December 19, 2013
Young urban gang members have been targeted by charismatic preachers for conversion to a radical form of Islam, in a development not being properly addressed by the Government’s security programme, community leaders claimed in the wake of the Woolwich trial.
The case of two black Muslim converts, both from criminal backgrounds and with a highly tuned sense of grievance, has highlighted concerns that efforts to prevent radicals are focused too much on universities and so-called middle-class converts.
Michael Adebowale was a member of a gang at the time of his conversion at the age of 17, police confirmed, but his path to radicalisation remained unclear. MPs found that converts to Islam were at particular risk of radicalisation. In April, Richard Dart, a white security guard converted by Anjem Choudary – former leader of the now-banned al-Muhajiroun group – was jailed for six years for plotting to attack soldiers at Royal Wootton Bassett.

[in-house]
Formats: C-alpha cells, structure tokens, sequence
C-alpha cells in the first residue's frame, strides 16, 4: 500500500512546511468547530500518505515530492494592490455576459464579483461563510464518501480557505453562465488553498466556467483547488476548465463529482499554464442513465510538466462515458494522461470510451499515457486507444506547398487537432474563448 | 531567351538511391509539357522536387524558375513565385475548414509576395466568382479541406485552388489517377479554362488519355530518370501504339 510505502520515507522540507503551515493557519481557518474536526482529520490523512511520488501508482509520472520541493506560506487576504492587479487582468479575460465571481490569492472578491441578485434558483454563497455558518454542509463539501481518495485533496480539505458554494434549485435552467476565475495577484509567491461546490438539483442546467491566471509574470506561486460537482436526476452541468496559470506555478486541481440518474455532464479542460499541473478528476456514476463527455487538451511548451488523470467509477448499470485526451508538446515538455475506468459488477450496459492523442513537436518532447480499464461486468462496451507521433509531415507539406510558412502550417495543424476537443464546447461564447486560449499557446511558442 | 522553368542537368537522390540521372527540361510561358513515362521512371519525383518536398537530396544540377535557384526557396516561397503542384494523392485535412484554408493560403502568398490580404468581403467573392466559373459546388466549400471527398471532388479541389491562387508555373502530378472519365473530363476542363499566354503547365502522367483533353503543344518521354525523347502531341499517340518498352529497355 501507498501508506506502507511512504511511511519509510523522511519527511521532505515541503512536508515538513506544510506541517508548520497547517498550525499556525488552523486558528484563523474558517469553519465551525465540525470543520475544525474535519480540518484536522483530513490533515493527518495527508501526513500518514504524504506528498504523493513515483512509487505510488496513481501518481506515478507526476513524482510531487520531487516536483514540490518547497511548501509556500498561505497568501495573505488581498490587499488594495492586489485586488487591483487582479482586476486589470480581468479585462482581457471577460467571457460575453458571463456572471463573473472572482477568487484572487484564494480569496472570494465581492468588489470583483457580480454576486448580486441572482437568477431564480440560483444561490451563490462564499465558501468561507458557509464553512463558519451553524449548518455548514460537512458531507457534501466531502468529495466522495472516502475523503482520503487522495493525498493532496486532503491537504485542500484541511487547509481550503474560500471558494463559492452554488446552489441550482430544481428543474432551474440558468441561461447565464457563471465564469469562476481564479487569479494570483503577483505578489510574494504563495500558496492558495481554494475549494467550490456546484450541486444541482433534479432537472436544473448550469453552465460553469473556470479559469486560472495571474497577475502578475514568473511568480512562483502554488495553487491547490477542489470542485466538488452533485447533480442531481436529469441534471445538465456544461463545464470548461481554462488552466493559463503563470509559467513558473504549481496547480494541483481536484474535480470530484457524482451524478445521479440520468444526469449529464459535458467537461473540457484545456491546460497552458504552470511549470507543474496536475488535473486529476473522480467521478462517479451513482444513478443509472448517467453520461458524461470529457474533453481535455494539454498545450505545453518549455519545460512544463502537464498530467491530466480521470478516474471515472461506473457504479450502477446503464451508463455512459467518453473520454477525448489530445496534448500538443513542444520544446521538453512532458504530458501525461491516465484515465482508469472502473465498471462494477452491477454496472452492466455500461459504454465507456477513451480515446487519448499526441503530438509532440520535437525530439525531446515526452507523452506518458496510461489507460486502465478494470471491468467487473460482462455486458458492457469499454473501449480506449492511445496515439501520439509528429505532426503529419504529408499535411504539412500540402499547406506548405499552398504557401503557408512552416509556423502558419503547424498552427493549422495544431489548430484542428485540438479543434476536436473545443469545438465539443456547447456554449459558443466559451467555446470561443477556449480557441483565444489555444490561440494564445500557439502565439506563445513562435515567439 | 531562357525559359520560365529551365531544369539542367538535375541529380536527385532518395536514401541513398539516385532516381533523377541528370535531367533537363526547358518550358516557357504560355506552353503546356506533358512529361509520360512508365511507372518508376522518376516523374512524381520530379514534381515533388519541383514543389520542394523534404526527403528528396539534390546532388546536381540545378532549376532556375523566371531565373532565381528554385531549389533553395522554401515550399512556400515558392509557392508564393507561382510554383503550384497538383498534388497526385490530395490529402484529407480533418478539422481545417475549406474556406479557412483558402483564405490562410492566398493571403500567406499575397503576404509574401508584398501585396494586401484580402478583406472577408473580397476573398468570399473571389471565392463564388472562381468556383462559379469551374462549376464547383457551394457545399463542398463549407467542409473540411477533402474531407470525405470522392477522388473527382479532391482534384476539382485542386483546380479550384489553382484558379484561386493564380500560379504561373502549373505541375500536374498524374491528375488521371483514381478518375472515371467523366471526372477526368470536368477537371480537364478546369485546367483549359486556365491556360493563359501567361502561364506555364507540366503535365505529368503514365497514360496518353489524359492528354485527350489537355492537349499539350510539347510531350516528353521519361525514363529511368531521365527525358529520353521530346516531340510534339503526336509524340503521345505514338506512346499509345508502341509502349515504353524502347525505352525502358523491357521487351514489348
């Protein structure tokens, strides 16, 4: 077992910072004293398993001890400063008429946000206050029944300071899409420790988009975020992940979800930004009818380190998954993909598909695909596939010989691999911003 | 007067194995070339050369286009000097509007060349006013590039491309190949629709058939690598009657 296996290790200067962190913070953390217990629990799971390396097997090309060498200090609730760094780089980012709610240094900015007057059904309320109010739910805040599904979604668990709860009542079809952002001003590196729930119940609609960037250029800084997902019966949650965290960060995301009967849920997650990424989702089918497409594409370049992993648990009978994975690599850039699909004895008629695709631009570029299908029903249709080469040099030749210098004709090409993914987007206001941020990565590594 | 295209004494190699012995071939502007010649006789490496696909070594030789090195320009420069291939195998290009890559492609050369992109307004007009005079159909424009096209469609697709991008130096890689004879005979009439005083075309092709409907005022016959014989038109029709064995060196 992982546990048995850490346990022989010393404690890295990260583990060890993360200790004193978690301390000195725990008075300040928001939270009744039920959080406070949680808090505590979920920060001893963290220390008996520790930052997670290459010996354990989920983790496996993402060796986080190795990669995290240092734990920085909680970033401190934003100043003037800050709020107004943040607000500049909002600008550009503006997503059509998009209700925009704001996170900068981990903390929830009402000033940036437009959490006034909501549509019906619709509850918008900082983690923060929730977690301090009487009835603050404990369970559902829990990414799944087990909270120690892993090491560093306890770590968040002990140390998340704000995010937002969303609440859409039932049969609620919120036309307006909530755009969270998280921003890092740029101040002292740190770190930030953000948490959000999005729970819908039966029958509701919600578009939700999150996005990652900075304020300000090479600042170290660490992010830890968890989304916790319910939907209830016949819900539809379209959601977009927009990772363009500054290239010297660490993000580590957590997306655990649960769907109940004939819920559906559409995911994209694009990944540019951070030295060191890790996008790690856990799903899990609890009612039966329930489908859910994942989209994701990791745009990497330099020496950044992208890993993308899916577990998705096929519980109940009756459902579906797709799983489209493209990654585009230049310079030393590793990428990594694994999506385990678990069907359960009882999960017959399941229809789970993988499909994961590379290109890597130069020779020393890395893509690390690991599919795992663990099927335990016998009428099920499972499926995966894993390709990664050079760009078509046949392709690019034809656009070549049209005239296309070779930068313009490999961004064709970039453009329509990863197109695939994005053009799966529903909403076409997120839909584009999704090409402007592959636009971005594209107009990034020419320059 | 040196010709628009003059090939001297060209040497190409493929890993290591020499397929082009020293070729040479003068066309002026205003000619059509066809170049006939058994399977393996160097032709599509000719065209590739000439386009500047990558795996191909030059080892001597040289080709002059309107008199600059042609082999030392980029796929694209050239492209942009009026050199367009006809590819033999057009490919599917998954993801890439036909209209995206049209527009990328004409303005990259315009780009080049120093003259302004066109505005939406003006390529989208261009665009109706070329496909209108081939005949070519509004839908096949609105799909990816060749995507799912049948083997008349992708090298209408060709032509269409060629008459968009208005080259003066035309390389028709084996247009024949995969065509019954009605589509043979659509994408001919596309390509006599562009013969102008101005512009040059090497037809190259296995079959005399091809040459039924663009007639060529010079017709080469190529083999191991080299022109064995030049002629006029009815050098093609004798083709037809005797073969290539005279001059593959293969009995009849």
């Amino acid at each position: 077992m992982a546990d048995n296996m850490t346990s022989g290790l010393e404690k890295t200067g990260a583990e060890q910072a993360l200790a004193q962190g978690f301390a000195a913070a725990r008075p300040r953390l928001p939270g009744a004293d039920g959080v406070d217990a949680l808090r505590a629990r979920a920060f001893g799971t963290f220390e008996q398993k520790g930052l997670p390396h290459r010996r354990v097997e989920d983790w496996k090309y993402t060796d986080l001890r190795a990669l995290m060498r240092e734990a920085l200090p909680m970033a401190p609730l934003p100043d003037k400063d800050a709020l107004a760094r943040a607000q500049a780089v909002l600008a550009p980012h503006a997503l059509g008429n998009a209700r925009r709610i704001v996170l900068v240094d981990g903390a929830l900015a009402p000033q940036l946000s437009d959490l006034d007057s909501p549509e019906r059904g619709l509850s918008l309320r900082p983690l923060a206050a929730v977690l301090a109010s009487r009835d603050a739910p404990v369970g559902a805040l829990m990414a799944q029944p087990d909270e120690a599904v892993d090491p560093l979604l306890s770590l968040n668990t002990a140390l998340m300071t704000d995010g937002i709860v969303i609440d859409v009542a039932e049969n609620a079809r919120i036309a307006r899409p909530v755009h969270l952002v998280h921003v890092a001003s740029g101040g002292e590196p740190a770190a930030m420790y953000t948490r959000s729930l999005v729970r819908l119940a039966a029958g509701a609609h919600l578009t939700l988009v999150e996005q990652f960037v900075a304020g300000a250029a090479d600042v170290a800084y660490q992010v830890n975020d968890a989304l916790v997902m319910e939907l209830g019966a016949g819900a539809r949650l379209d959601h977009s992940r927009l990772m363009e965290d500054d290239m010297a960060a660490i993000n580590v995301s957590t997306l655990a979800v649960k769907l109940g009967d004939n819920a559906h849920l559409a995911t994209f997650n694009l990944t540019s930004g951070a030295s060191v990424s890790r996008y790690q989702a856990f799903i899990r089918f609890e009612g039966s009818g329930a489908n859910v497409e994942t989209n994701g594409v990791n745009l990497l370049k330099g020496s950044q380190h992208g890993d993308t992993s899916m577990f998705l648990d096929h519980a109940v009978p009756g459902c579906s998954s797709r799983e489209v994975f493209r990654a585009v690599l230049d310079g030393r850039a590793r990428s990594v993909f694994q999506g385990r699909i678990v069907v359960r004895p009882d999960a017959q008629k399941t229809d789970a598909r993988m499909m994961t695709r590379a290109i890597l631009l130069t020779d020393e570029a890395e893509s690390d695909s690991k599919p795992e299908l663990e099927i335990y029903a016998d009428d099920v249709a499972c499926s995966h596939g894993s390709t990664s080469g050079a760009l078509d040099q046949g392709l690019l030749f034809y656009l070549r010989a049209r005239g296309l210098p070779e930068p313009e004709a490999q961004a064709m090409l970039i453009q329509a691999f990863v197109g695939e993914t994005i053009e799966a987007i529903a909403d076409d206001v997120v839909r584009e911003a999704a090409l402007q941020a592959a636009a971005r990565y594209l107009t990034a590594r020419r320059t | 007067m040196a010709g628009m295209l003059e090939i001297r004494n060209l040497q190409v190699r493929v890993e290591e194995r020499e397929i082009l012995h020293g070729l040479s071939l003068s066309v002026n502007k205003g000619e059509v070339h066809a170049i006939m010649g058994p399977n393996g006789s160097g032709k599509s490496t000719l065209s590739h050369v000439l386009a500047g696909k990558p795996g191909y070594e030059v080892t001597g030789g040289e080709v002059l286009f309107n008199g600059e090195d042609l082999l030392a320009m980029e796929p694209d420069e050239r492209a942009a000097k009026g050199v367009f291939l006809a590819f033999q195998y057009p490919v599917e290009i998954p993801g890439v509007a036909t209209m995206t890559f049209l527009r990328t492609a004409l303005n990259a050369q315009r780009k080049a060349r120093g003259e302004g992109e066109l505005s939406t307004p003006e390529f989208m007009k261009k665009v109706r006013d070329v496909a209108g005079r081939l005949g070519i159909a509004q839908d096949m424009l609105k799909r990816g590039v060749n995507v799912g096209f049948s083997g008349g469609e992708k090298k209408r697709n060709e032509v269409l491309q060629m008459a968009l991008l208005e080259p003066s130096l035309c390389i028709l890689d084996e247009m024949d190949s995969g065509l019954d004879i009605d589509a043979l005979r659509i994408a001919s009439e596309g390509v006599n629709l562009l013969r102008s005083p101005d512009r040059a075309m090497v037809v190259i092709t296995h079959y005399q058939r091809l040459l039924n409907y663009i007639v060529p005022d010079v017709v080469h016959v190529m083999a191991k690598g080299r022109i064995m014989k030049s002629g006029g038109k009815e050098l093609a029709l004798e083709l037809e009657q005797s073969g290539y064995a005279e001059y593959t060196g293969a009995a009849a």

“In the urban environment, being Muslim carries a bit of street cred. It’s the urban religion of choice,” he said. “It’s about religion sticking two fingers up at the establishment. It’s an attractive mix. It validates criminality.”
“These kids’ constant experiences are of being victims, and then the radicalised movement comes along and offers them the opportunity to be heroic,” said Camilla Batmanghelidjh, the founder of Kids Company, which works with vulnerable children in the capital. “The radicalisers are identifying the most vulnerable kids… They’re showing them videos that are getting progressively worse, alleged atrocities by the British. Then they’re sending them to training camps abroad.”